An increased prevalence of Salmonella enterica serovar Tennessee (6, 7: z(29):-) was observed in broiler flocks in Denmark in 1994 and a parallel increase in the prevalence of Salmonella enterica serovar 6, 7:-:- was demonstrated, albeit at a lower level. Plasmid profiling and ribotyping revealed similar genotypes and it was speculated that serovar 6, 7:-:- could represent a non-motile variant of Salmonella Tennessee. Re-testing of the Salmonella 6, 7:-:- isolates demonstrated the presence of flagella through positive motility. All isolates but one demonstrated motility using both tube tests and light microscopy of overnight broth cultures. Molecular characterization indicated that all but two isolates previously classified as Salmonella 6, 7:-:, were isolates of Salmonella Tennessee and Salmonella Infantis, exhibiting reduced motility. Re-serotyping and multiplex polymerase chain reaction analysis for the phase 2 gene fljB demonstrated variants of Salmonella Infantis (6, 7: r: z(49)) expressing the R-phase antigen (Rz(49)) and possessing the gene for normal phase 2 antigen H: 1, 5. One of the two undefined strains demonstrated genotypic identity with a Salmonella Livingstone reference strain. The remaining putative 6, 7:-:- strain could not be identified and was genuinely non-motile. Diagnostic procedures performed initially were thus insufficient to differentiate between the different levels of motility and also resulted in mis-serotyping. As similar observations were made with two of 14 isolates received from a foreign laboratory, this may represent a general diagnostic problem.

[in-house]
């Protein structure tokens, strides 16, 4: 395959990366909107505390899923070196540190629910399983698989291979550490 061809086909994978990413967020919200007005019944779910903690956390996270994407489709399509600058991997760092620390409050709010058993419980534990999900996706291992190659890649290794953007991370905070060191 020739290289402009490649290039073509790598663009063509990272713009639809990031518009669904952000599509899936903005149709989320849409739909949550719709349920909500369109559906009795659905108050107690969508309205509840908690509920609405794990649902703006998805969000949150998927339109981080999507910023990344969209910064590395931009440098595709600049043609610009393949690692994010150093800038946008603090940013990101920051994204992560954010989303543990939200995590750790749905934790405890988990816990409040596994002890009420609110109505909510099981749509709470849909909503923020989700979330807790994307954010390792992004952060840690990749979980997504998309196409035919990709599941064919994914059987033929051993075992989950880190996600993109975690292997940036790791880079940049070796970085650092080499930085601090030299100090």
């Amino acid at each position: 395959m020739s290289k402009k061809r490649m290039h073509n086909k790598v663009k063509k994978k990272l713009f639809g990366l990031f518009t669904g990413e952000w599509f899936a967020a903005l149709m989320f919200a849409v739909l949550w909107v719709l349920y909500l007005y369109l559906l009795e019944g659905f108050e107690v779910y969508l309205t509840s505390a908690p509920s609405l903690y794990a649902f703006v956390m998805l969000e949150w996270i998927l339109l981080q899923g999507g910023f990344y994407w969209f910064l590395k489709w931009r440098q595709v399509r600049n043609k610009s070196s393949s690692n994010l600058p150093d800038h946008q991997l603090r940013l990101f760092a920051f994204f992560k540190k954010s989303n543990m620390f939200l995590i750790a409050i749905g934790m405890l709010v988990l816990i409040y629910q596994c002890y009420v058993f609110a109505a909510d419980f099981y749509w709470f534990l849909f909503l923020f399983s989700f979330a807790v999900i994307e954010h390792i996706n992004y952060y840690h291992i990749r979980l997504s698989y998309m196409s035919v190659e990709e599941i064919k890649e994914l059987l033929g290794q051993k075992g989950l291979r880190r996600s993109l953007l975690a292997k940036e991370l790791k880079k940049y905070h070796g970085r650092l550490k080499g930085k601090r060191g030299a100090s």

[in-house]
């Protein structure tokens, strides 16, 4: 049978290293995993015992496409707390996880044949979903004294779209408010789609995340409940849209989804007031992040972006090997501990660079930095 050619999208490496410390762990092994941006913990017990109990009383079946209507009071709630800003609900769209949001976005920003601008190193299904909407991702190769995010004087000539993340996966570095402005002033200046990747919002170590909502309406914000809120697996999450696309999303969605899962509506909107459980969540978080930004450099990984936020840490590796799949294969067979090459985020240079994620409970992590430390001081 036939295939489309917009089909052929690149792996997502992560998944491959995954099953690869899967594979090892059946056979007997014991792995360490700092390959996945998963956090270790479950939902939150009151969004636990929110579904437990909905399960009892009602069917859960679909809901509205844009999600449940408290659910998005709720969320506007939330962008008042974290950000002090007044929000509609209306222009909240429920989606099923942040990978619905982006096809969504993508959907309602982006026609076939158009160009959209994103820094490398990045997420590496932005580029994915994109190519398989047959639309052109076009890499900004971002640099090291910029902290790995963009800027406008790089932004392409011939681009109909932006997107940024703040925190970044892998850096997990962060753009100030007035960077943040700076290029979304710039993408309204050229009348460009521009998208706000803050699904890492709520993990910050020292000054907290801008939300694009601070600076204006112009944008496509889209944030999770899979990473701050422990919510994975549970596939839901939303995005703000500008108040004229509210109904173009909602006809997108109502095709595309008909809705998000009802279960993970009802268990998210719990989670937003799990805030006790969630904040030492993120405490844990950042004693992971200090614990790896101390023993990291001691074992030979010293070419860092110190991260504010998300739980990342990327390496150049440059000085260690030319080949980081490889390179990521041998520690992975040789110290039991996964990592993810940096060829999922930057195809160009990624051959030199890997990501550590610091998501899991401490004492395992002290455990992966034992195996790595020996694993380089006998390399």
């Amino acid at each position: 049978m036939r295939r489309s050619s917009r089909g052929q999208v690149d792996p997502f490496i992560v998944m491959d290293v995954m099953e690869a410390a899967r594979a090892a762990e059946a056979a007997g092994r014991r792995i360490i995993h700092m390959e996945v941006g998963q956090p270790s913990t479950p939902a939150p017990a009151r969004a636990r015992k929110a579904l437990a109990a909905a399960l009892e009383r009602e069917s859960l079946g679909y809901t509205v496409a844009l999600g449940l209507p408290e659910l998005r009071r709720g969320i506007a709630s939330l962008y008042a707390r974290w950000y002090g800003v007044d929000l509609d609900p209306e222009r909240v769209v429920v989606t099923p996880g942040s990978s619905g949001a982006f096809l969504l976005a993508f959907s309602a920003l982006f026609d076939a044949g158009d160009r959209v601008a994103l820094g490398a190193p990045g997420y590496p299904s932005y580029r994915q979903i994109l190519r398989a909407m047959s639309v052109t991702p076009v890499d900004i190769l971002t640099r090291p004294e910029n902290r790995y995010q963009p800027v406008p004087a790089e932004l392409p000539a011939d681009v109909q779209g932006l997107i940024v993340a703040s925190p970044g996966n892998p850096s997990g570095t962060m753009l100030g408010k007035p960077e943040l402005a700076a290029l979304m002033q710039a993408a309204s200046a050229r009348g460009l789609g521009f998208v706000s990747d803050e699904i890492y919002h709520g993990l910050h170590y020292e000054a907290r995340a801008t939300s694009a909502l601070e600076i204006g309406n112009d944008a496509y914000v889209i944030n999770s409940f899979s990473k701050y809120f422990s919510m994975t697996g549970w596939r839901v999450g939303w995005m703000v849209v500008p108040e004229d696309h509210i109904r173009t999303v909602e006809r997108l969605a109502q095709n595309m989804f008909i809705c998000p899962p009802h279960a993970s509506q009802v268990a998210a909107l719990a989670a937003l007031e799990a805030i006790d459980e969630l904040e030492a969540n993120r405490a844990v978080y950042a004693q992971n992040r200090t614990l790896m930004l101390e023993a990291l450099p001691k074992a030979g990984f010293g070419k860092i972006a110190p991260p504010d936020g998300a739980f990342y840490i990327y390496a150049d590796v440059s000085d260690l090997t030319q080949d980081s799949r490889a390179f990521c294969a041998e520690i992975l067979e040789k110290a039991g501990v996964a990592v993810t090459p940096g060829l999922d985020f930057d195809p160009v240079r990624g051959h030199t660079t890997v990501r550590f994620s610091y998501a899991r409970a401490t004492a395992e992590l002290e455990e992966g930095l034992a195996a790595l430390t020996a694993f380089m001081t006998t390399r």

|Publication status||Published - 2002|